Credit Suisse scandal spurs changes in Swiss bank laws

Photo: AP

The series of scandals involving Credit Suisse bank and the siphoning of billions of euros from clients assets have prompted unthinkable by now amendments to the Swiss banking regulations, Reuters reported. By now the Swiss bankers were practically untouchable and their status was guaranteed by law.

The heavy losses from the collapse of family office Archegos and the disappearance of billions of client investments backed by insolvent British financier Greensill have forced regulators and triggered a rare discussion among lawmakers about fining bankers.

"Bank directors don't take responsibility for their action because there is no need to. There are no real sanctions for mismanagement," said Gerhard Andrey, a Green member of the Swiss parliament. "The scandals that have hit Credit Suisse, from Mozambique to Greensill, are damaging for Switzerland's reputation. We have proposed a reform that would mean if something goes wrong, then the manager is on the hook," he said. Andrey's proposals, which follow the ground-breaking British model that makes top management of financial firms directly accountable for their actions, are set to be discussed by Swiss lawmakers in the coming days. The debate has unfolded after Credit Suisse lost more than $5 billion from the collapse of family office Archegos and faced a barrage of legal action over $10 billion of client investments linked to Greensill.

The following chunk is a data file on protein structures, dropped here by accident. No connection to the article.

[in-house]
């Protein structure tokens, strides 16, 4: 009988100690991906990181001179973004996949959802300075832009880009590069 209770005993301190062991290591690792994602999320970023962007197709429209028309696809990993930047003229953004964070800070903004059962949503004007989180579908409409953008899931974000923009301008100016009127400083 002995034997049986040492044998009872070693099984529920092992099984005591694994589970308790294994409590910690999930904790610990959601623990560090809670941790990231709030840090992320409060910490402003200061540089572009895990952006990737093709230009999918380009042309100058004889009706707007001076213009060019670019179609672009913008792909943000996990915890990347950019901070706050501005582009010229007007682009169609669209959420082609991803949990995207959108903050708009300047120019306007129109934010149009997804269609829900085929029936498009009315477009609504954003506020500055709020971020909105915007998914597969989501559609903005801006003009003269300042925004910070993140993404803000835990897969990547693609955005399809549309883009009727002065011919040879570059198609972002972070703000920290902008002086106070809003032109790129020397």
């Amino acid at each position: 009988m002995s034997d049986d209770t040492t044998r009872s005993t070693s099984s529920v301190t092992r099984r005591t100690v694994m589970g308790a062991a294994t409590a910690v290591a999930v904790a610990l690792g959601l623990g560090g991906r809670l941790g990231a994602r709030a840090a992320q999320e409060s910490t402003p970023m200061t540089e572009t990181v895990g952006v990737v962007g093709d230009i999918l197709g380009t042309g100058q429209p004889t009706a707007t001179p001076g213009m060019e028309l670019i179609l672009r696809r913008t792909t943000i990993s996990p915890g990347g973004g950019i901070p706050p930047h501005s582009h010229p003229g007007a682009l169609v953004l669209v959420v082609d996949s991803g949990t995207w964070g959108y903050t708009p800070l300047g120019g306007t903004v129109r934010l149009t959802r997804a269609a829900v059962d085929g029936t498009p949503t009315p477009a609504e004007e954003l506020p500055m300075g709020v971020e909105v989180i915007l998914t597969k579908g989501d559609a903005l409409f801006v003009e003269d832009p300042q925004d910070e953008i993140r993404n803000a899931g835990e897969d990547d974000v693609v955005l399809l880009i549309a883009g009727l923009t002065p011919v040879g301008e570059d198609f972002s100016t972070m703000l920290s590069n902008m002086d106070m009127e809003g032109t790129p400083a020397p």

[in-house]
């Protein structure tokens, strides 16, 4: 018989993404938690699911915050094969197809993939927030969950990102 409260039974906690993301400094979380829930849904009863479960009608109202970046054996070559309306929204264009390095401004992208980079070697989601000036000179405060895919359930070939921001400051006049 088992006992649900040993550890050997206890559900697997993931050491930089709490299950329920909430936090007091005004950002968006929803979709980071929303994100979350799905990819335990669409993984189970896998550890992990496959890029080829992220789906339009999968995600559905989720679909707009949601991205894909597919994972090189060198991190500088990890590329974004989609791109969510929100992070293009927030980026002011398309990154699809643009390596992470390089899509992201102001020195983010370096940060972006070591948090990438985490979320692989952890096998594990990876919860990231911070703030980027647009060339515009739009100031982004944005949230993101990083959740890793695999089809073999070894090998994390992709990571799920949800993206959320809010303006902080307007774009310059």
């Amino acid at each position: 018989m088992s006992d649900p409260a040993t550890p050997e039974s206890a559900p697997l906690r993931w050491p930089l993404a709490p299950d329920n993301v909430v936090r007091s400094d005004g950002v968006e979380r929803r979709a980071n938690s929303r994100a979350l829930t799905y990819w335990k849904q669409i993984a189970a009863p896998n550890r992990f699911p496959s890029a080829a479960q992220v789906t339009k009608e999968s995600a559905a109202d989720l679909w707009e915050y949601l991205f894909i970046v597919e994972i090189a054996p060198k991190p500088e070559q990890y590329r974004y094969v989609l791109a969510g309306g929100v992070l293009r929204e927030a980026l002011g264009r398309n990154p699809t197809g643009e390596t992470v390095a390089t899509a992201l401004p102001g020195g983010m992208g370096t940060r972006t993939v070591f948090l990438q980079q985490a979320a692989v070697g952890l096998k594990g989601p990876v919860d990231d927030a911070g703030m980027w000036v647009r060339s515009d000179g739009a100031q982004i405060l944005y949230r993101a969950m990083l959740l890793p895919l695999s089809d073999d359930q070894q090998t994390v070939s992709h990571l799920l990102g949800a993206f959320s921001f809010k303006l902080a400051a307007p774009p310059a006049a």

A bank spokesman said its board of directors had launched investigations that would "reflect on the broader consequences" of those events, adding that it had made management changes in investment banking and risk controls. The Swiss rules only allow it sanction directors if directly involved in wrongdoing rather than for general managerial lapses.

Despite more than $15 billion in writedowns and penalties at Credit Suisse and multiple scandals, the Swiss bank regulator has struggled to get the bank under control and dissenting shareholders also failed to oust its chairman, Urs Rohner, before he retired this year. As well as Archegos and Greensill, Credit Suisse's has had other problems, including a spying scandal that forced the departure of its former CEO. Its bankers also faced proceedings in Britain and the United States related to loans granted to Mozambique that plunged it into a debt crisis.

US prosecutors last year said they were investigating Credit Suisse's role in the $2 billion corruption case, which stems from loans the bank helped arrange to develop Mozambique's coastal defences. The bank has said it is cooperating with the enquiry.

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